Google now gets more search activity worldwide from mobile devices than from desktop PCs. In May the search giant said was the case in 10 countries, including the United States and Japan.
Verizon Wireless introduced new prepaid mobile data plans for tablets, mobile hotspots and other data-only devices that are slightly more expensive than some of its Tier 1 competitors, though in some cases the plans aren't directly comparable.
Amazon has cut dozens of engineers from its consumers hardware unit in recent weeks and has stretched out its timeline for future smartphone development indefinitely, according to the Wall Street Journal, a sign that last year's Fire phone flop is coming back to bite the retailing giant.
The number of tablets with mobile data subscriptions will basically double over the next years to more than 200 million, according to a new report from research firm Strategy Analytics. The forecast comes as many U.S. carriers continue to rely on tablet subscriptions for growth, with a long runway of tablet subscriber additions potentially ahead of them.
AT&T Mobility likely added around 500,000 postpaid customers in the second quarter thanks to tablet subscriber additions as Verizon Wireless racked up subscribers with promotional shared data plan pricing, according to analysts at Wells Fargo.
CTIA said that a group of wireless carriers and smartphone makers had implemented a set of voluntary principles aimed at stopping smartphone theft. The announcement came just as a California law requiring smartphones sold in the state to have a "kill switch" went into effect.
Verizon Wireless likely added more postpaid customers in the second quarter than analysts at Wells Fargo had previously thought, as the carrier scored thanks to promotions it launched in April.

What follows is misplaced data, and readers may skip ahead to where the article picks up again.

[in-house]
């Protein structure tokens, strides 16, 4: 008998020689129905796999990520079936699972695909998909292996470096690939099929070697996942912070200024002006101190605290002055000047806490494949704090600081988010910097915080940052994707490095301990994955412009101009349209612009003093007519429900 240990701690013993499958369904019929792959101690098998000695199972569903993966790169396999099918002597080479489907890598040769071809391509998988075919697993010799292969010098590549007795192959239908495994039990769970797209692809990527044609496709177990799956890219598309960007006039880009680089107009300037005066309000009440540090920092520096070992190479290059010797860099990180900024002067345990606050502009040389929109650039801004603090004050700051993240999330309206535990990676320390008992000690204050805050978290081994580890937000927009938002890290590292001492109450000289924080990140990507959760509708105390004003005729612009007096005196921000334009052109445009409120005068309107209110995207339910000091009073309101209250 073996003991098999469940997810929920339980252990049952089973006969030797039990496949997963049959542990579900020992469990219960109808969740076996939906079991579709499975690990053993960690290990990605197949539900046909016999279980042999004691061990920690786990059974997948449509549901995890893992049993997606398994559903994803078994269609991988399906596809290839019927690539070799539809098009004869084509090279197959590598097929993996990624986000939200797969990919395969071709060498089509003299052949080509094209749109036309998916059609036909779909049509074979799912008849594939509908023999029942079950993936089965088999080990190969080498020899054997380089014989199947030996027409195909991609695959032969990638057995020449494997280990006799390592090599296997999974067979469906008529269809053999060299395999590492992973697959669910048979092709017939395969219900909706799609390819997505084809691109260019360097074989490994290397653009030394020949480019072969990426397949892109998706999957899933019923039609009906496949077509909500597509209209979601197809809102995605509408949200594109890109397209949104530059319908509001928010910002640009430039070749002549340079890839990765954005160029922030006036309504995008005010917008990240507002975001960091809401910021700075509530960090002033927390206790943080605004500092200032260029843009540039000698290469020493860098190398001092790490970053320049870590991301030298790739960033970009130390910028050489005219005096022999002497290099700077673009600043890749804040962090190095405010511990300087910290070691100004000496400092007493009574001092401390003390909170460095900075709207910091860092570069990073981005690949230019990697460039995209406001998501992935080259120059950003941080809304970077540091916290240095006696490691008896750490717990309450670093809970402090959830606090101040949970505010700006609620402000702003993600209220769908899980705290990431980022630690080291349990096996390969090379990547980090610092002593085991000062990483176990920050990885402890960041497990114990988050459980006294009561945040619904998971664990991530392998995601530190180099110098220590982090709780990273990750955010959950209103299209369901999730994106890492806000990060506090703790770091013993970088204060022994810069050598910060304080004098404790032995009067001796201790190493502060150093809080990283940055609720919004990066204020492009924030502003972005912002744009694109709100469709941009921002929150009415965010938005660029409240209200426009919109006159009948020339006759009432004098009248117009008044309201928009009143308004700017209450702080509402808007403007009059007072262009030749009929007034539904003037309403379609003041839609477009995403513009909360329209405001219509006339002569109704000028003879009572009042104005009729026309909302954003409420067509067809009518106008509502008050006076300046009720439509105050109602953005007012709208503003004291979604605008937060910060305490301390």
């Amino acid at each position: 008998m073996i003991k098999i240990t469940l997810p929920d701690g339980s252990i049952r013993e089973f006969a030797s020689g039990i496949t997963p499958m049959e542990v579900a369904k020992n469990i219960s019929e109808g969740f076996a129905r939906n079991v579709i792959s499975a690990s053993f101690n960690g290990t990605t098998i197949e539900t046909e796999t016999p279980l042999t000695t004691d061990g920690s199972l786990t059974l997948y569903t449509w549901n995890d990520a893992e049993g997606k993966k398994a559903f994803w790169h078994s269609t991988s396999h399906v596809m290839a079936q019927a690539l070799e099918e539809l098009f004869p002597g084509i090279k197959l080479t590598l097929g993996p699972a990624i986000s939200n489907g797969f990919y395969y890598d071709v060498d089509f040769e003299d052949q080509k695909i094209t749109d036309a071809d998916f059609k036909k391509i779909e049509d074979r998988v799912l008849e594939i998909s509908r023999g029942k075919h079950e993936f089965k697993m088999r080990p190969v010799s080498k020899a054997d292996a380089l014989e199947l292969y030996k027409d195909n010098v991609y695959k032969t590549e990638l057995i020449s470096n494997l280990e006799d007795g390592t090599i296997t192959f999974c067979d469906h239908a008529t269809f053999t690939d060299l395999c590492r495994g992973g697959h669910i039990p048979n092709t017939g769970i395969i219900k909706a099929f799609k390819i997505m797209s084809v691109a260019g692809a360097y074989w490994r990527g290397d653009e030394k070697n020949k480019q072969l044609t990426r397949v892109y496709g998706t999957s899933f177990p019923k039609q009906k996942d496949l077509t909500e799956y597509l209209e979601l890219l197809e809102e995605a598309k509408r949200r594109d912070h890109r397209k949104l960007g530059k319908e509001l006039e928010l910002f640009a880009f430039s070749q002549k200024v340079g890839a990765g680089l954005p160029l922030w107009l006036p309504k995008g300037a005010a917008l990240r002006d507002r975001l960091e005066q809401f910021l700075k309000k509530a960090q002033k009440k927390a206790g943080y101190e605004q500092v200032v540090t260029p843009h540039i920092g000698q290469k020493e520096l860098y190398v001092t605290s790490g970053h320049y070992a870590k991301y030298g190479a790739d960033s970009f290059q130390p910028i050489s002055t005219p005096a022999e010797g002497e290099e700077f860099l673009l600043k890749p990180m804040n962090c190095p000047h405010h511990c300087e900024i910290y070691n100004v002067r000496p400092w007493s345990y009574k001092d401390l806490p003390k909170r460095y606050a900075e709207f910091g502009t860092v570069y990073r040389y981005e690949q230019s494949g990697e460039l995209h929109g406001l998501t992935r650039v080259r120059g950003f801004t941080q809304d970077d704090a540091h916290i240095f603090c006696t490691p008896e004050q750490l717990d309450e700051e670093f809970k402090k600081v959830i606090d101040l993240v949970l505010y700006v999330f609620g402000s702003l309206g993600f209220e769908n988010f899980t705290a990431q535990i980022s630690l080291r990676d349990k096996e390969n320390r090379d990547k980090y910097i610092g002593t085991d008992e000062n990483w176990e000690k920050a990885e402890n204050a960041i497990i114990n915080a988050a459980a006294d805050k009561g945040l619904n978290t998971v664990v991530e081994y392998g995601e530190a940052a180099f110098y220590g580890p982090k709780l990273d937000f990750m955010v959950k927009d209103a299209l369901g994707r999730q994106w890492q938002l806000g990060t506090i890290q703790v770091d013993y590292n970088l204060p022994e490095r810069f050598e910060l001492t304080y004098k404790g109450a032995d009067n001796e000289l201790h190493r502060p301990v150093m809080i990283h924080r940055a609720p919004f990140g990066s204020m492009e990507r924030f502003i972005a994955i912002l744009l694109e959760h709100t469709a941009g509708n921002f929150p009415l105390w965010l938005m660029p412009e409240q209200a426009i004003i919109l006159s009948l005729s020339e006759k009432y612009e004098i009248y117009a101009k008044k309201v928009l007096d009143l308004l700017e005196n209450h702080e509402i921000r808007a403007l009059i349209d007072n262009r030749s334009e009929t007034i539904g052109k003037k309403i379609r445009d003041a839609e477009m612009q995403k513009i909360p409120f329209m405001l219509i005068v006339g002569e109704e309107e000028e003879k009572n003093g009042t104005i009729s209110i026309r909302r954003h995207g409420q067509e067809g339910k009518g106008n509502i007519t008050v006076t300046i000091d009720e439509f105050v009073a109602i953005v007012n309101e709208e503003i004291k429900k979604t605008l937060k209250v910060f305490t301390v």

Despite falling overall U.S. tablet sales, the nation's Tier 1 wireless carriers continued to add cellular-connected tablets to their networks at an impressive clip in the first quarter. Analysts note that carriers have been heavily promoting and discounting tablets, which generate additional revenue streams for carriers while carrying lower subsidy costs.
ATLANTA--AT&T will be in a much better position to renegotiate content licensing deals with content owners once it closes its $49 billion acquisition of DirecTV, according to AT&T executive Ralph de la Vega. AT&T's goal is make it much easier for consumers to get TV content on their smartphones and tablets without having to worry about whether or not they will be able to do so because of content rights, he said.
Microsoft is expanding its partnership with Samsung Electronics to pre-load some of its software and services on Samsung's Android devices. Further, Microsoft struck deals with several lesser-known Android device makers to do the same thing, continuing a strategy of getting its services key real estate on phones and tablets running Google's Android platform.